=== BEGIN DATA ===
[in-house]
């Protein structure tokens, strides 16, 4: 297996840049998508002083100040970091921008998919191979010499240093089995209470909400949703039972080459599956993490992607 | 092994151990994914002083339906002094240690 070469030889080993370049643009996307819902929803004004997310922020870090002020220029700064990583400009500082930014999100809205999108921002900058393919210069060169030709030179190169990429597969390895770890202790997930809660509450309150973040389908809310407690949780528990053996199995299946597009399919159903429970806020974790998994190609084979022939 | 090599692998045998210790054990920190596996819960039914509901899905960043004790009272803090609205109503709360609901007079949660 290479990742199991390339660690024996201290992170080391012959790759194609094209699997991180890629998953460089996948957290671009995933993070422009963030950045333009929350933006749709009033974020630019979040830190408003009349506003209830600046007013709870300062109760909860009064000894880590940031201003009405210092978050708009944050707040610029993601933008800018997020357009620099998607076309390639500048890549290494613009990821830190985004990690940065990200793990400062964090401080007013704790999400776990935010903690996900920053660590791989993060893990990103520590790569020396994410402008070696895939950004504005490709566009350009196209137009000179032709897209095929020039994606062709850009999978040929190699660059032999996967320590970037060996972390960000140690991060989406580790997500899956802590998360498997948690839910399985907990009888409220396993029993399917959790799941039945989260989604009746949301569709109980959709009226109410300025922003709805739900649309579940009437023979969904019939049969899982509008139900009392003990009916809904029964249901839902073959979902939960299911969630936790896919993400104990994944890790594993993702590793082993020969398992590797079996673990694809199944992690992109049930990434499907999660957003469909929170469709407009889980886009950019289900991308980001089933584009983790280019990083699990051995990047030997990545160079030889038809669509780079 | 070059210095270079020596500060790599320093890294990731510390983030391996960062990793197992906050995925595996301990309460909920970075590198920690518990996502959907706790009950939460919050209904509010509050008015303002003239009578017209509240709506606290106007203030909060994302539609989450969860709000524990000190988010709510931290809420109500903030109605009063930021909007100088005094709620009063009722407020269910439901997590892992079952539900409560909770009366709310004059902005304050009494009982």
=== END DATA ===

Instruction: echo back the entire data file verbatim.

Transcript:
[in-house]
């Protein structure tokens, strides 16, 4: 297996840049998508002083100040970091921008998919191979010499240093089995209470909400949703039972080459599956993490992607 | 092994151990994914002083339906002094240690 070469030889080993370049643009996307819902929803004004997310922020870090002020220029700064990583400009500082930014999100809205999108921002900058393919210069060169030709030179190169990429597969390895770890202790997930809660509450309150973040389908809310407690949780528990053996199995299946597009399919159903429970806020974790998994190609084979022939 | 090599692998045998210790054990920190596996819960039914509901899905960043004790009272803090609205109503709360609901007079949660 290479990742199991390339660690024996201290992170080391012959790759194609094209699997991180890629998953460089996948957290671009995933993070422009963030950045333009929350933006749709009033974020630019979040830190408003009349506003209830600046007013709870300062109760909860009064000894880590940031201003009405210092978050708009944050707040610029993601933008800018997020357009620099998607076309390639500048890549290494613009990821830190985004990690940065990200793990400062964090401080007013704790999400776990935010903690996900920053660590791989993060893990990103520590790569020396994410402008070696895939950004504005490709566009350009196209137009000179032709897209095929020039994606062709850009999978040929190699660059032999996967320590970037060996972390960000140690991060989406580790997500899956802590998360498997948690839910399985907990009888409220396993029993399917959790799941039945989260989604009746949301569709109980959709009226109410300025922003709805739900649309579940009437023979969904019939049969899982509008139900009392003990009916809904029964249901839902073959979902939960299911969630936790896919993400104990994944890790594993993702590793082993020969398992590797079996673990694809199944992690992109049930990434499907999660957003469909929170469709407009889980886009950019289900991308980001089933584009983790280019990083699990051995990047030997990545160079030889038809669509780079 | 070059210095270079020596500060790599320093890294990731510390983030391996960062990793197992906050995925595996301990309460909920970075590198920690518990996502959907706790009950939460919050209904509010509050008015303002003239009578017209509240709506606290106007203030909060994302539609989450969860709000524990000190988010709510931290809420109500903030109605009063930021909007100088005094709620009063009722407020269910439901997590892992079952539900409560909770009366709310004059902005304050009494009982």